Esquire magazine feature

The editor was clear. "If you must write about electric cars," he groaned, "ask someone why they're all so awful. I mean, who really wants a Prius? Find out why the car industry won't produce electric cars that appeal to men."

Of course, he's right about the Prius. I know its hybrid technology is groundbreaking. The latest model does more than 70mpg. A few diesel cars perform even better, but only the smallest conventional-engine cars have lower emissions. And they're the kind that take a month to accelerate to 60mph, and have just enough space for two pigmies and an iPod. The Prius is a five-door family car. So be fair.

And using less petrol isn't just good for the environment or your bank account. It's good for the war on terrorism, too. A former director of the CIA points out that every time you fill your car, some of the profit finds its way back to Al-Qaeda. So he drives a Prius with a bumper sticker that says, "Bin Laden Hates This Car."

But, let's face it, the Prius isn't sexy. Yes, it's worthy. And obviously it's quite clever. The third generation model is even partly made from plant-derived ecological bioplastics - a kind of motorised triffid. The new design is less frumpy, too, although it's hardly a head turner.

Over half of Prius buyers say their main reason for buying one is that it makes a statement about them, while only a minority cite fuel economy. But real men - men who like cars - would rather be dragged to Dancing On Ice in a pair of Lycra trousers than drive a Prius. And that was before we discovered that the brakes don't work.

Here's your dilemma: You're secretly quite green. You care about the environment. Every time you hear a climate change sceptic denounce a Nobel-prize-winning scientist, you have an uncomfortable feeling that their ancestors were insisting that the world was flat.

But you also like driving, and you love cars. You don't want a middle-aged hybrid, any more than you want an embarrassing woolly sweater.

So what do you do? Well, if you've managed to salvage your banker's bonus, have a look at the Tesla. Because this California-based company has produced an electrically powered sports car.

The Tesla is a two-seater roadster modelled on the Lotus Elise, which means it's low-slung, masculine and purposeful. Some two-seaters, like the little Mazda MX-5, are primarily sold to hairdressers. This one could be driven by 007.

Named after the inventor of the electric motor, Tesla has already sold more than 900 of the battery-powered vehicles around the globe. Celebrities who own one include most of the cast of Ocean's Eleven - Brad Pitt, Matt Damon and George Clooney. Not a coiffeur among them.

The Tesla finally lays to rest the idea that electric vehicles have to perform like milk floats. There's an eerie start - no ignition, just a silent press of the button - before you discover the phenomenal acceleration. With maximum torque available instantly from an electric motor the size of a large melon, the Tesla hurtles to 60mph in 3.7 seconds. That's on a par with the Ferrari California.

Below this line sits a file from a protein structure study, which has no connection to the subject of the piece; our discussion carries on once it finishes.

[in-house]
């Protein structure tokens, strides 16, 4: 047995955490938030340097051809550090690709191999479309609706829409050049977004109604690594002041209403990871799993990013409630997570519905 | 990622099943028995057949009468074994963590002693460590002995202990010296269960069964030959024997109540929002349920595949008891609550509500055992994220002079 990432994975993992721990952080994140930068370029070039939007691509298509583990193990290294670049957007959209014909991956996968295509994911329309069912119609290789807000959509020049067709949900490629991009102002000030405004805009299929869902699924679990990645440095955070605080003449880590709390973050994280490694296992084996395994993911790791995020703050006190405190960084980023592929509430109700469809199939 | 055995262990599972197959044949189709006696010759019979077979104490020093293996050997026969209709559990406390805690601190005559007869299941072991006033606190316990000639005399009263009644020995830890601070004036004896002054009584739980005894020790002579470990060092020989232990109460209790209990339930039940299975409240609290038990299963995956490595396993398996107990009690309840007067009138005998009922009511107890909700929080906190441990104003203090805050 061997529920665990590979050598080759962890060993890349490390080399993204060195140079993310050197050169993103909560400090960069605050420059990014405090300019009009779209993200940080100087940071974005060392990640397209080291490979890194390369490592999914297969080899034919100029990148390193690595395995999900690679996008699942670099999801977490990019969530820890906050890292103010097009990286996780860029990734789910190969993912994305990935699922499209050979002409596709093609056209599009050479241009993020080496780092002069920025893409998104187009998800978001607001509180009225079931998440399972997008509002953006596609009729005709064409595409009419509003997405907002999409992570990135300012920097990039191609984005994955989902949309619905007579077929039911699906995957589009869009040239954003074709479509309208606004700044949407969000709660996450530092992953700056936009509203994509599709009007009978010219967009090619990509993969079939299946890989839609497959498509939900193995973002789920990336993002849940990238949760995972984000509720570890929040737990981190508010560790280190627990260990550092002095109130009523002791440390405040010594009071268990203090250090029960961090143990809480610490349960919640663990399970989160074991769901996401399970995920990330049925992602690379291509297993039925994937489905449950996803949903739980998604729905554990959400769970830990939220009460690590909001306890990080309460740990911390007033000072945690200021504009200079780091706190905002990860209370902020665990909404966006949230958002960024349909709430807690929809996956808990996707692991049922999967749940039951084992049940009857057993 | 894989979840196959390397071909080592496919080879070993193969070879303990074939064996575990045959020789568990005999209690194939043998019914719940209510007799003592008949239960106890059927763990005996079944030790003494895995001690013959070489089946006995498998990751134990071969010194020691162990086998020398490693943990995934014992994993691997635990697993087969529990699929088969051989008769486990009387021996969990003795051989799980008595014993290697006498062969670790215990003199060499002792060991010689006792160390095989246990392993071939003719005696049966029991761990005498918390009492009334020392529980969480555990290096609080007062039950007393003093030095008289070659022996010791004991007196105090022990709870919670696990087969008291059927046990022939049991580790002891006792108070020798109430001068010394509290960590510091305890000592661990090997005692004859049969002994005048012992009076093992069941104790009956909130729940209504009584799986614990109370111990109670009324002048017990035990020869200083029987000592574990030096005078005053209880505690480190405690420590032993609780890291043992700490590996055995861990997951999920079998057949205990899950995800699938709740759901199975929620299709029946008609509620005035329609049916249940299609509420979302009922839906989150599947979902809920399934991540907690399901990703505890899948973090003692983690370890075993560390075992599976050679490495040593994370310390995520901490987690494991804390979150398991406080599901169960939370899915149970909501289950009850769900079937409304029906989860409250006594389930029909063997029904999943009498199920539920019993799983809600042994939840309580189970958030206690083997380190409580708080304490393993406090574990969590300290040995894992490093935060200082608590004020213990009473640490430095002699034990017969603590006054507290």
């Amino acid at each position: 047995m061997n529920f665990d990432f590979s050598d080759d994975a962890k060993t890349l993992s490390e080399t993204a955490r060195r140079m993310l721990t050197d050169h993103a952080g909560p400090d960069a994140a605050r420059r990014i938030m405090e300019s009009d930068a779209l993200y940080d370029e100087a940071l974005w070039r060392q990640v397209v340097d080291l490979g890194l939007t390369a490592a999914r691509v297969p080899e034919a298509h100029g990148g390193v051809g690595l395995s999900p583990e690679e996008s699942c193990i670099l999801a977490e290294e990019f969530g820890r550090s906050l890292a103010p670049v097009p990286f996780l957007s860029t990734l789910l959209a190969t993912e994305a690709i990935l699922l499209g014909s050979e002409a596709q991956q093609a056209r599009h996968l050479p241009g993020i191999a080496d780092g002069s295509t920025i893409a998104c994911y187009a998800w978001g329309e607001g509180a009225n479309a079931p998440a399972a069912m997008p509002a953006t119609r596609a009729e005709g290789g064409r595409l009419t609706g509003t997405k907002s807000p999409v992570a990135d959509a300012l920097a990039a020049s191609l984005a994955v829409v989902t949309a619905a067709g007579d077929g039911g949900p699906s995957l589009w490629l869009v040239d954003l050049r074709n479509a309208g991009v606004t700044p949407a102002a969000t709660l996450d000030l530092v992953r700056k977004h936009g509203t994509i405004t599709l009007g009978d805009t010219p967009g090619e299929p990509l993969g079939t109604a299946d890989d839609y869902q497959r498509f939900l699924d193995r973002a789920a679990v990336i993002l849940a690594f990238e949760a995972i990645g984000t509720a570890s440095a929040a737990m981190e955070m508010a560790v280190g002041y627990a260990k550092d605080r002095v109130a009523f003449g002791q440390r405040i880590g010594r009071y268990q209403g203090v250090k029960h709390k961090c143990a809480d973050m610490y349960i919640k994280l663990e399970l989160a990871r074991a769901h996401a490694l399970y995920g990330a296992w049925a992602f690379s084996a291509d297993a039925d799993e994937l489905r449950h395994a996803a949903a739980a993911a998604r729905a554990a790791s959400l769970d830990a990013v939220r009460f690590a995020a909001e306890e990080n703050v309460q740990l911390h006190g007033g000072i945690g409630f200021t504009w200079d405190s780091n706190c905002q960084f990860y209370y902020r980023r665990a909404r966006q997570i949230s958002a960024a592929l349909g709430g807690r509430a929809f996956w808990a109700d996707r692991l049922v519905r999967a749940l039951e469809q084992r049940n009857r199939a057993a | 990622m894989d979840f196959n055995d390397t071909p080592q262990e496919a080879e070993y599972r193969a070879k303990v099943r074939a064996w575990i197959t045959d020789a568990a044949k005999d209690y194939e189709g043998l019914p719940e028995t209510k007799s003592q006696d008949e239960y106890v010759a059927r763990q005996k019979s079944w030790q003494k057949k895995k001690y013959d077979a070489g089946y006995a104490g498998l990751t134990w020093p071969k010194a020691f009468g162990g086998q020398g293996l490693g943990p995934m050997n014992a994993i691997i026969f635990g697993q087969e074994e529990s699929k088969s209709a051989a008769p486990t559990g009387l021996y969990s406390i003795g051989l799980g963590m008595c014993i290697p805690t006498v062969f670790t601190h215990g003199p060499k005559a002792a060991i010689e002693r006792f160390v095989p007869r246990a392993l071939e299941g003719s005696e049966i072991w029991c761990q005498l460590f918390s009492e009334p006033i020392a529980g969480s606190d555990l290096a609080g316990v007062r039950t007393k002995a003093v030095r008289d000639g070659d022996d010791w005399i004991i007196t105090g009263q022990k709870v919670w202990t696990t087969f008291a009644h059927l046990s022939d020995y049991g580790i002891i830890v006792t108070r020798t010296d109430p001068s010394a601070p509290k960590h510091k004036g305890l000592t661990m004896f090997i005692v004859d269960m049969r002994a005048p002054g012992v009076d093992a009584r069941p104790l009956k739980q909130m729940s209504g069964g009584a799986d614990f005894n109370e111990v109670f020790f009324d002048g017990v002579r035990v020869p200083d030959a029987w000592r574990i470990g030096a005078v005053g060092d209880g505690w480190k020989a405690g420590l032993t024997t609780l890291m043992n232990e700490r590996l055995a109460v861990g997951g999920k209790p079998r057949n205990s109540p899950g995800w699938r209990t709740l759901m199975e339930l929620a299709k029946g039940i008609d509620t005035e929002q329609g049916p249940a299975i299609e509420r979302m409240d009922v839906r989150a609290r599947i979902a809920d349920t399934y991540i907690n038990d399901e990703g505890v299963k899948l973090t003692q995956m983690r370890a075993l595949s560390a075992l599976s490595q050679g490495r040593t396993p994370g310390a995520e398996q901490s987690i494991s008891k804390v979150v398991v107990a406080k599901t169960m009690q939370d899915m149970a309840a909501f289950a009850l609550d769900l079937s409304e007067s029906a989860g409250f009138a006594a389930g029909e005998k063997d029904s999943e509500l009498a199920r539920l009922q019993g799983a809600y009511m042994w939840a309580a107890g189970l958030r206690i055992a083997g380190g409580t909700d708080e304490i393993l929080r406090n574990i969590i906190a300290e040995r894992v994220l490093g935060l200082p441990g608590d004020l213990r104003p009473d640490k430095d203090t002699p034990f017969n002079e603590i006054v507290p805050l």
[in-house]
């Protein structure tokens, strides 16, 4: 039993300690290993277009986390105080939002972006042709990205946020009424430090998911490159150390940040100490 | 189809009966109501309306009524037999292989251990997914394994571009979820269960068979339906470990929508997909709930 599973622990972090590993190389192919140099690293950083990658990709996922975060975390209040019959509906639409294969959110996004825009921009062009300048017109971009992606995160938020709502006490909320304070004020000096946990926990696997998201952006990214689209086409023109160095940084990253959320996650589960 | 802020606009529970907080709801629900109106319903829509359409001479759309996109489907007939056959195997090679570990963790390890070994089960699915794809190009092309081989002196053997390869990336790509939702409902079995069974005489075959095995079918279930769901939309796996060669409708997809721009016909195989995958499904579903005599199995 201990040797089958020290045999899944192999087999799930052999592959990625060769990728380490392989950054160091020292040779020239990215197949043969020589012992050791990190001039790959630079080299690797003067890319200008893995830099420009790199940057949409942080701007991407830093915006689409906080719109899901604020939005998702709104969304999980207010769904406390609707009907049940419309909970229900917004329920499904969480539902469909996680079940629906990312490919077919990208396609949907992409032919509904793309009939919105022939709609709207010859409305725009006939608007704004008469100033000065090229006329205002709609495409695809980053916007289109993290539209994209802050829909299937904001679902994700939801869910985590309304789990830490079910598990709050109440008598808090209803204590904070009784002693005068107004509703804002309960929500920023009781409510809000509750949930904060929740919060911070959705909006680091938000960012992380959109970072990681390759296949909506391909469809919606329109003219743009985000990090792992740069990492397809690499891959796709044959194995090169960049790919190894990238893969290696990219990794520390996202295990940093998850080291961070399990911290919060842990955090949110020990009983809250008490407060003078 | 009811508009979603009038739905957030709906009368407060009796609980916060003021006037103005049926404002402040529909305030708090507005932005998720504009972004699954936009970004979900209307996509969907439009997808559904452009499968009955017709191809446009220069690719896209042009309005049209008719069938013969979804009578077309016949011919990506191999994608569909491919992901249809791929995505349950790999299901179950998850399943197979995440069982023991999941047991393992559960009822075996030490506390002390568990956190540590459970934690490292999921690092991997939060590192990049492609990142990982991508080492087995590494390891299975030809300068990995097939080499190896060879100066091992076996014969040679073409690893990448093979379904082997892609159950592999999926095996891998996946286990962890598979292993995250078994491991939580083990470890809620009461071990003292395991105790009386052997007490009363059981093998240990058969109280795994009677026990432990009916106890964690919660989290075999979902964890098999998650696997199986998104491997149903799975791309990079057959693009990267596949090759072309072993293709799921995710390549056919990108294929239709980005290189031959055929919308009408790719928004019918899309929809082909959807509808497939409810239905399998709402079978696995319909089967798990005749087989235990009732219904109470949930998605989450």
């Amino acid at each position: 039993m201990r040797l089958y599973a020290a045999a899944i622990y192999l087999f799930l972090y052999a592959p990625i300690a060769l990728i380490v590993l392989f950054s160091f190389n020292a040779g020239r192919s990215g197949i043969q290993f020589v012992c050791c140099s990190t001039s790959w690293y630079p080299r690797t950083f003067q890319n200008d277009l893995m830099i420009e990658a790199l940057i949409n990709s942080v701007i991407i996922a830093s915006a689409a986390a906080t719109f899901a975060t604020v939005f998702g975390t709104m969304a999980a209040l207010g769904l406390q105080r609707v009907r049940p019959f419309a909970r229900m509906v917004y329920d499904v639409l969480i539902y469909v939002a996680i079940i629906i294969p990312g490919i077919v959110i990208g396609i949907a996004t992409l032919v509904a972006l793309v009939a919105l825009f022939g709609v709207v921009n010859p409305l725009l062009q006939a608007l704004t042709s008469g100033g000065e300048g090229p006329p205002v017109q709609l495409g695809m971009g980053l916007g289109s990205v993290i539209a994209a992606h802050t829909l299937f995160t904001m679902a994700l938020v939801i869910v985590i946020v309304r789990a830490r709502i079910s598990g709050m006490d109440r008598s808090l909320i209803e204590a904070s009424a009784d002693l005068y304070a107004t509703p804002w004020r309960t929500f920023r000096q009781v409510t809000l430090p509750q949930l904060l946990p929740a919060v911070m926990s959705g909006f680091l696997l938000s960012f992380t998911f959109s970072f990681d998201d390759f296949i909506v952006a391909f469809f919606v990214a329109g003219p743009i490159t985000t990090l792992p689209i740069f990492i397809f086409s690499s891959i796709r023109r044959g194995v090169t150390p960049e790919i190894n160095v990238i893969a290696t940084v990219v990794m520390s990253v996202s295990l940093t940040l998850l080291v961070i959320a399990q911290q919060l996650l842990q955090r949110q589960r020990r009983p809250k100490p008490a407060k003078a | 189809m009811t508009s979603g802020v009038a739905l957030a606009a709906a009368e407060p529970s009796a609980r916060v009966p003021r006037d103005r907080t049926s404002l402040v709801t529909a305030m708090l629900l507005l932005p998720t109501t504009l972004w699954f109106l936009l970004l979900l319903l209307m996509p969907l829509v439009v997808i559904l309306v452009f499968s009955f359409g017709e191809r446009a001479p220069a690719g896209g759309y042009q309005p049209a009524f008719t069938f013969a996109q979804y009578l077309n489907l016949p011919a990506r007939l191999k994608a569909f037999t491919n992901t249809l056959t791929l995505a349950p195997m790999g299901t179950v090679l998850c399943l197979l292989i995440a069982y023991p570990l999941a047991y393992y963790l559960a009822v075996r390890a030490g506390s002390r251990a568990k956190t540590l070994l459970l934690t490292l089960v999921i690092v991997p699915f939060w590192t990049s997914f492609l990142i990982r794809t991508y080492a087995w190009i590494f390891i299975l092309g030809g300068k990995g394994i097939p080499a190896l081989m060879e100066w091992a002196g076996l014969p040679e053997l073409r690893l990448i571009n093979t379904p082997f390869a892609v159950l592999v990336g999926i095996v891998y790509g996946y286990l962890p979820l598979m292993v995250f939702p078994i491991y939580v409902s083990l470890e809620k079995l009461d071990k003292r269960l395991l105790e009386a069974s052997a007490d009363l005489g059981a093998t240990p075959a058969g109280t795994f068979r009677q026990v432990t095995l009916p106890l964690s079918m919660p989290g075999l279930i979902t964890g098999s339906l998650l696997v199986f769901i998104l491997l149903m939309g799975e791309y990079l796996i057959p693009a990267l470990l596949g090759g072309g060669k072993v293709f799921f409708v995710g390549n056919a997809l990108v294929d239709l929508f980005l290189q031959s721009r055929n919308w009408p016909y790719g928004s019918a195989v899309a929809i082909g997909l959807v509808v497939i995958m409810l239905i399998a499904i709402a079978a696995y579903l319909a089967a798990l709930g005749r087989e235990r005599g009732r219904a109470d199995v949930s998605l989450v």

And you get there, pressed into the back of your seat, accompanied by the sound of a jet engine. "Does it sound like this to people outside?" I asked Don, the genial sales director, hopefully. "No, it's your own private jet noise," he replied.

Ah, say the petrol-heads, but what about the range? And you've got to plug electric cars in. Well of course you do. We cheerfully recharge our mobiles and our laptops at home and in the office, yet for some reason we think cars must be different. Would it be more convenient to take your iPhone to a refuelling station? Clearly not.

And think of the savings. A full recharge will cost less than a fiver, and even if your electricity is generated by coal, the carbon emissions are tiny compared to anything else on the road. As more of our amps come from renewable sources, cars like the Tesla become even greener.

London mayor Boris Johnson, who I happen to know has driven a Tesla, too, is installing 25,000 fast-charging points in the city. And you can still plug your car in at home using a normal 13amp socket.

Today, the Tesla will set you back close to £100,000. But next year the Model S is launched, a stunning four-door saloon with a base price of just $50,000. There's already a Mini Electric, which even the extremely grand Lord Mandelson has driven, but the Prince of Darkness travels alone and by night.

Audi has revealed a concept "e-tron", an electric version of its awesome RS8. Even the gas-guzzling American market is changing as fuel prices escalate. The Detroit Motor Show featured an "electric alley", and GM launches the Volt next year.

It's a pity that the petrol-heads have got it in for electric cars. Clarkson, who coined the brilliant phrase "volt-head", seemed determined to dislike the Tesla. He's keener on hydrogen, and any fuel that produces water as its waste product is worth a look.

In one of those toe-curlingly awful Back To The Future films, Doc Brown returns from 2015, having converted his DeLorean to run on kitchen scraps - a kind of thermonuclear compost bin under your bonnet. Clearly barking mad - as someone might once have said about proponents of the internal combustion engine.

But there's a recognisable truth in the joke. Carbon-burning cars will one day only be found in a museum, alongside a mummified Clarkson. The future's either electric or hydrogen. Or possibly personal nuclear fission. Maybe even energy from banana skins. But it isn't hydrocarbons. Be patient: the volt-heads are coming.

Kevin Wilson